Ag Report: New Chinese tariffs delayed, boosting ethanol demand, and clean water repeal

Posted at 8:47 AM, Sep 13, 2019
and last updated 2019-09-13 14:35:26-04

The tepid relationship between the United States and China might be warming up. President Donald Trump's tariff delay on Beijing could ease tensions between the two superpowers. President Trump with a partial peace offering toward China - a two-week reprieve in a tariff increase. The increase from 25 to 30-percent on $250 billion worth of goods was originally set to begin on October 1st when China will celebrate its 70th anniversary.

"This was done as a goodwill gesture to the Chinese," said Treasury Secretary Steve Mnuchin.

The Trump administration's announcement also comes on the heels of Beijing waiving import tariffs on some U.S. items. U.S. and Chinese officials are expected to resume trade talks sometime next month in Washington, but a date has yet to be set. Some analysts say this stand-off is hitting both countries in the wallet. Chinese trade data shows soft global demand is affecting its economy and this summer, U.S. manufacturing fell for the first time in three years.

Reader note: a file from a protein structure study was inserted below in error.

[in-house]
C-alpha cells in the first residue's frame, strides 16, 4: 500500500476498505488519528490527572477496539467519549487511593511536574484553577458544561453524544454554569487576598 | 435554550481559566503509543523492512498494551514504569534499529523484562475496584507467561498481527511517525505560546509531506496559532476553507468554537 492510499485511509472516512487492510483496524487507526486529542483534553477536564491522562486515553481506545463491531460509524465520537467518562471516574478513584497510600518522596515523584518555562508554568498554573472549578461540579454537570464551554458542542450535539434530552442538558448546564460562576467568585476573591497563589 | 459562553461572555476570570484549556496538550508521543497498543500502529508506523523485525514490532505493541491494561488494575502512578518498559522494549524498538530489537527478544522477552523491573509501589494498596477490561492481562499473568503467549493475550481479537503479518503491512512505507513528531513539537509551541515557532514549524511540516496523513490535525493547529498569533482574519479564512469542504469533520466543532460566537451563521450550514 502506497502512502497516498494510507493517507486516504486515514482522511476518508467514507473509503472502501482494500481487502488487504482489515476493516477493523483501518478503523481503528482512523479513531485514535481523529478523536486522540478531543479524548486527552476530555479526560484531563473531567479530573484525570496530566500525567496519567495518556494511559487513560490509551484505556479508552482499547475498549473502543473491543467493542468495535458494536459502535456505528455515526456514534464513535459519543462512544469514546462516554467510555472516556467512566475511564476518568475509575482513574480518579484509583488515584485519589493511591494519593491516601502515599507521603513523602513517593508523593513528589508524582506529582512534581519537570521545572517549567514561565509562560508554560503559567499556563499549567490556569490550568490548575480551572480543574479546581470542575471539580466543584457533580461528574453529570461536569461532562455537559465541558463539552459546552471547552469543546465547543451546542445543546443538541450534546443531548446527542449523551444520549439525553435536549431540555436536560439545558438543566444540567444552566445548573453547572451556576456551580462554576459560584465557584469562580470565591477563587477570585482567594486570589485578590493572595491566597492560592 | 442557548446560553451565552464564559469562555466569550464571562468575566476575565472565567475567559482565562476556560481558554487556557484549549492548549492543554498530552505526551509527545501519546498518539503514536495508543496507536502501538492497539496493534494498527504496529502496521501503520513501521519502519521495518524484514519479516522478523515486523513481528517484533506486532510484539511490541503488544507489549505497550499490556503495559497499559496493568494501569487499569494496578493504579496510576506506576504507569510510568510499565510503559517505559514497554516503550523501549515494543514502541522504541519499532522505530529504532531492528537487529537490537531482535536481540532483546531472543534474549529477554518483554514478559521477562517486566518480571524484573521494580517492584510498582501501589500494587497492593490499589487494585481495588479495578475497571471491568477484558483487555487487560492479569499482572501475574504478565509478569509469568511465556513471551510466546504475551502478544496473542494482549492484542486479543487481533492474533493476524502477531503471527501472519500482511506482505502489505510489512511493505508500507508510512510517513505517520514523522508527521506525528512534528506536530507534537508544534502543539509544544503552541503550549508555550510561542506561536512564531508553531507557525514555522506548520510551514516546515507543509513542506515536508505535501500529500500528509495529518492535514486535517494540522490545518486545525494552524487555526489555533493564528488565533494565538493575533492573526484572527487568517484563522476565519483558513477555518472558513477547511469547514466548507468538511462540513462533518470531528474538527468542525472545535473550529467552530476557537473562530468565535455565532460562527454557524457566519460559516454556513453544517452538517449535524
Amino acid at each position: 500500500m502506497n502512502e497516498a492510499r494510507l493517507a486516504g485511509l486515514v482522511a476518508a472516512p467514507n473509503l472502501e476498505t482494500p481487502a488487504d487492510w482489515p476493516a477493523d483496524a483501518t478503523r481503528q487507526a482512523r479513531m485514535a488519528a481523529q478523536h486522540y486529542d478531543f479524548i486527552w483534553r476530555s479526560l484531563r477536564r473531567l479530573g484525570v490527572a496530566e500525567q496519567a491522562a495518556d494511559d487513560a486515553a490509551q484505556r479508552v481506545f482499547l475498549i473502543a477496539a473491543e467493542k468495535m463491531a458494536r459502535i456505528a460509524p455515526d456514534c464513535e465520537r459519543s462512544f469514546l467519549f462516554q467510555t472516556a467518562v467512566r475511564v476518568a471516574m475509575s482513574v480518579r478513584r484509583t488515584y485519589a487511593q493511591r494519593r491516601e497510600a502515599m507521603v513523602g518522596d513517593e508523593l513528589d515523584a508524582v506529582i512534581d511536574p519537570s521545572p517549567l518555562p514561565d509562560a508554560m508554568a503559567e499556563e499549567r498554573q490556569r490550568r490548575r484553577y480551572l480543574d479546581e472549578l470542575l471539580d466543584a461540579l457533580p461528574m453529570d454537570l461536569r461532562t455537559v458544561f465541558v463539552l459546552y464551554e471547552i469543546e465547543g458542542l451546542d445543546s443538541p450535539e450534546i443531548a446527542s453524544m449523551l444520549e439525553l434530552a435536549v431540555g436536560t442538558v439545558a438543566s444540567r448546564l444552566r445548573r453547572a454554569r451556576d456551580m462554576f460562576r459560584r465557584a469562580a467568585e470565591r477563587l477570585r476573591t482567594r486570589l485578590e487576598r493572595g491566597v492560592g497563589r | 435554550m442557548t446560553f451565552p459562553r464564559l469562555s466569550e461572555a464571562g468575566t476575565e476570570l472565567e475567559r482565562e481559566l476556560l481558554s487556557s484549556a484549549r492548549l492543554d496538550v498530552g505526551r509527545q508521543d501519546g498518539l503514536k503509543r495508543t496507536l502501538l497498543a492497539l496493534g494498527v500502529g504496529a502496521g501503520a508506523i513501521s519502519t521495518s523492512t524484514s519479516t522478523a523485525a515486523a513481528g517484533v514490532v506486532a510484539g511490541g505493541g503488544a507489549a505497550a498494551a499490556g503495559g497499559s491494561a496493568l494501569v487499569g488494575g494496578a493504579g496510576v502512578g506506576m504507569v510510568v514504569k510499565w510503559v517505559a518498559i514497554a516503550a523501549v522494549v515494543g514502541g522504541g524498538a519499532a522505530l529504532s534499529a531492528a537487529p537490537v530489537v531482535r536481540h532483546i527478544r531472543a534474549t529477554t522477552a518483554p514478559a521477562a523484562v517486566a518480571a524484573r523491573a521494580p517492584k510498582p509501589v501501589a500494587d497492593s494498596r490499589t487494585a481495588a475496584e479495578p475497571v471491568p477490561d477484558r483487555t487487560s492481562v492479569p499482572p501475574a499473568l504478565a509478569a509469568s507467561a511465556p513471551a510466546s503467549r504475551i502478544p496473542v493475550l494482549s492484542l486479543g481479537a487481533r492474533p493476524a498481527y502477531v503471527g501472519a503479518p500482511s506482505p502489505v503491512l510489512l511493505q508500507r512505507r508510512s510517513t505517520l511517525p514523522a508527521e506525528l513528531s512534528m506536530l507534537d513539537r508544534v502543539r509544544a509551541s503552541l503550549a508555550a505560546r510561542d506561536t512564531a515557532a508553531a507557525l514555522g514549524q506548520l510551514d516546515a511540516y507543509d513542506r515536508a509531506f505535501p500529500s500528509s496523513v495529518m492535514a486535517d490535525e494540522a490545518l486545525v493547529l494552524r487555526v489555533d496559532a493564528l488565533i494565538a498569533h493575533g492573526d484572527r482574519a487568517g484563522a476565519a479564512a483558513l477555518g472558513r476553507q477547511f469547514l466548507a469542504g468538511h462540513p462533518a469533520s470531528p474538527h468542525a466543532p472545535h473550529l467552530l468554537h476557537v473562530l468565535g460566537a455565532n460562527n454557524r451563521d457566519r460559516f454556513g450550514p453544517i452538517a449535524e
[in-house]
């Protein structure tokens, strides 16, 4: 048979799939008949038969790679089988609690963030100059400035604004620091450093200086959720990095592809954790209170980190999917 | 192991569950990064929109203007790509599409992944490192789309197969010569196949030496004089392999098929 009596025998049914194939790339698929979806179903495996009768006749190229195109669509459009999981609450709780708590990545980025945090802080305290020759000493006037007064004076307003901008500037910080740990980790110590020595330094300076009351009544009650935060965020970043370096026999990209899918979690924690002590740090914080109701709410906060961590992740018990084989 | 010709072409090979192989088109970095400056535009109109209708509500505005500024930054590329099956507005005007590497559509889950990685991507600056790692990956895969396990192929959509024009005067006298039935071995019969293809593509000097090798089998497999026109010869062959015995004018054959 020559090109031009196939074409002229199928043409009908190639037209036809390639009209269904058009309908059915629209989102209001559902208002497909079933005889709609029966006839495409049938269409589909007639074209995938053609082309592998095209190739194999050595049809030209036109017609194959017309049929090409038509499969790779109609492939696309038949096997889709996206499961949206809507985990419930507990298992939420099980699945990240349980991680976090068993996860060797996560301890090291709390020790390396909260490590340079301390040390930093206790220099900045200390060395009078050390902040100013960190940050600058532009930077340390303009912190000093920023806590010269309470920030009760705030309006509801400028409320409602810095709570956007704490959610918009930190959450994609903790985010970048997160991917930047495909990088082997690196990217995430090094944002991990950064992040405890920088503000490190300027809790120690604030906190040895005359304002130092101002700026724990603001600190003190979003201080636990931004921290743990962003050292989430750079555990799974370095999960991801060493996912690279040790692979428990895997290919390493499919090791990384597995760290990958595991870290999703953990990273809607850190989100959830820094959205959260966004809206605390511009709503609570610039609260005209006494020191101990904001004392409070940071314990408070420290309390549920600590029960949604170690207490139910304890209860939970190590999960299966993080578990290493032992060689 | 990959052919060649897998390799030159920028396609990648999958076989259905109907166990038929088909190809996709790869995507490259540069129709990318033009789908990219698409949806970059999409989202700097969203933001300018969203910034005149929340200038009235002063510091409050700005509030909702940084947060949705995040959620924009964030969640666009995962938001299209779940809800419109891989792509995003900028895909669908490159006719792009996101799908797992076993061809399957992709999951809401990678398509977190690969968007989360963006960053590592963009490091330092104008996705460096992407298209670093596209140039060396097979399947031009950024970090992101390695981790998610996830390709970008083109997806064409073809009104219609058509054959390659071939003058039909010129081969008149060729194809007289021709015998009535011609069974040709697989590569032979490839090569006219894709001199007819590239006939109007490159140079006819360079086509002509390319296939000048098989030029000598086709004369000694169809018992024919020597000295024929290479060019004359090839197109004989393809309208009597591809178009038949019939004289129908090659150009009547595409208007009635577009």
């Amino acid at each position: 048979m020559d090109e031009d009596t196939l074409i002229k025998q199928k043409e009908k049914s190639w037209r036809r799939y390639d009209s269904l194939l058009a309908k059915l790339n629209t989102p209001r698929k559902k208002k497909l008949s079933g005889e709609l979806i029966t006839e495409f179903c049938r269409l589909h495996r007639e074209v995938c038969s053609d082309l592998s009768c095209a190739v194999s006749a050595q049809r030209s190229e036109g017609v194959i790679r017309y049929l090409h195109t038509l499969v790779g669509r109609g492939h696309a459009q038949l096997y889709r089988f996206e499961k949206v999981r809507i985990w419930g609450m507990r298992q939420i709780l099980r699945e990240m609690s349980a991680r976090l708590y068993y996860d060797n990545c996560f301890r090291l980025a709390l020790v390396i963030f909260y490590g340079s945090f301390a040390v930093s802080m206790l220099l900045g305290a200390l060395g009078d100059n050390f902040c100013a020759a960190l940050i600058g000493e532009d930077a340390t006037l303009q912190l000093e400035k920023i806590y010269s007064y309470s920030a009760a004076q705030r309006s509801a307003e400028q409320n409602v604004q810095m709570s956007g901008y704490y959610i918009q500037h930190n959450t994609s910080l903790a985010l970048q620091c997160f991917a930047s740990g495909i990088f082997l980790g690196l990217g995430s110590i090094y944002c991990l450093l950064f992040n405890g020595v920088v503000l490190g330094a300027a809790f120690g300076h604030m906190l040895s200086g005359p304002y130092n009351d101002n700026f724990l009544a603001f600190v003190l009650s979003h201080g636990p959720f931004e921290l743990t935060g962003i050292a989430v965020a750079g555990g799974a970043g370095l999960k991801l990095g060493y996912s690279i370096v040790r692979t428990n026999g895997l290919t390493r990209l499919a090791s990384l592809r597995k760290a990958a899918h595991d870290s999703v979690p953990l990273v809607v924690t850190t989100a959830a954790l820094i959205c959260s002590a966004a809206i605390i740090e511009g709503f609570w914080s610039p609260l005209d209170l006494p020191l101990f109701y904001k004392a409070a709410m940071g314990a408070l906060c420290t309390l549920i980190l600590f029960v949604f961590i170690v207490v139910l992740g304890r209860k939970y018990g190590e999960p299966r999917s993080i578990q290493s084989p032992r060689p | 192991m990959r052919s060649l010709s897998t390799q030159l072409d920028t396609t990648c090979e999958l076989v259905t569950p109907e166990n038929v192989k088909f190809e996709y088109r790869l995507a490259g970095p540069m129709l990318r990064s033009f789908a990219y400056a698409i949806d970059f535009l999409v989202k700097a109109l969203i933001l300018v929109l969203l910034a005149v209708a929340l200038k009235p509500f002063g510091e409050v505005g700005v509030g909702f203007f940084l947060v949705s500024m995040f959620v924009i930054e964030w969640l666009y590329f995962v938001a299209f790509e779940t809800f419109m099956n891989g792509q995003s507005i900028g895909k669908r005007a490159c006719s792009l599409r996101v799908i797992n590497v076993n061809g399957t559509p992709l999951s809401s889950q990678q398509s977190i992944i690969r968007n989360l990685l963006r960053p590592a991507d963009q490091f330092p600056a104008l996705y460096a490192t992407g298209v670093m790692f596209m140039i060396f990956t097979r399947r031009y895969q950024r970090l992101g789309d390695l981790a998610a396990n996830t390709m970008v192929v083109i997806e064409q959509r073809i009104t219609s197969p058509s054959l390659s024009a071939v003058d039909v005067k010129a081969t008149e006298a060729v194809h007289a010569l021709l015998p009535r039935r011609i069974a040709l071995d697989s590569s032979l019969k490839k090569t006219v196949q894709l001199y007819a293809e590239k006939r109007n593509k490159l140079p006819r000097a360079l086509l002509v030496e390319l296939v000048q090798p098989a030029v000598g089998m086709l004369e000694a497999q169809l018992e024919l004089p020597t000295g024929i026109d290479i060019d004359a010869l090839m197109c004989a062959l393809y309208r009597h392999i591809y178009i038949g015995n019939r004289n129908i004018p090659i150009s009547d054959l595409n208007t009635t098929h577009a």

In addition, President Donald Trump met with U.S. Senators from key farm states on Thursday as part of an ongoing effort to boost ethanol demand and help hard-hit corn farmers according to Reuters. The president met with a group of corn-state Republican lawmakers that included Iowa Senators Joni Ernst and Chuck Grassley on Thursday. More meetings are expected today with senators representing oil-producing states. The president says the administration has made progress on a biofuel reform package.

The Environmental Protection Agency announced the organization is going to do away with certain clean water regulations. It's called Waters of the United States and it was put in place by the Obama administration in 2015. It lays out what bodies of water are protected under the federal clean water act, including streams and wetlands. Republicans have called it government overreach but Democrats say it's necessary to prevent pollution. Thursday's repeal will likely lead to a legal battle with the environmental community. Once the regulation is repealed the next step is to replace it.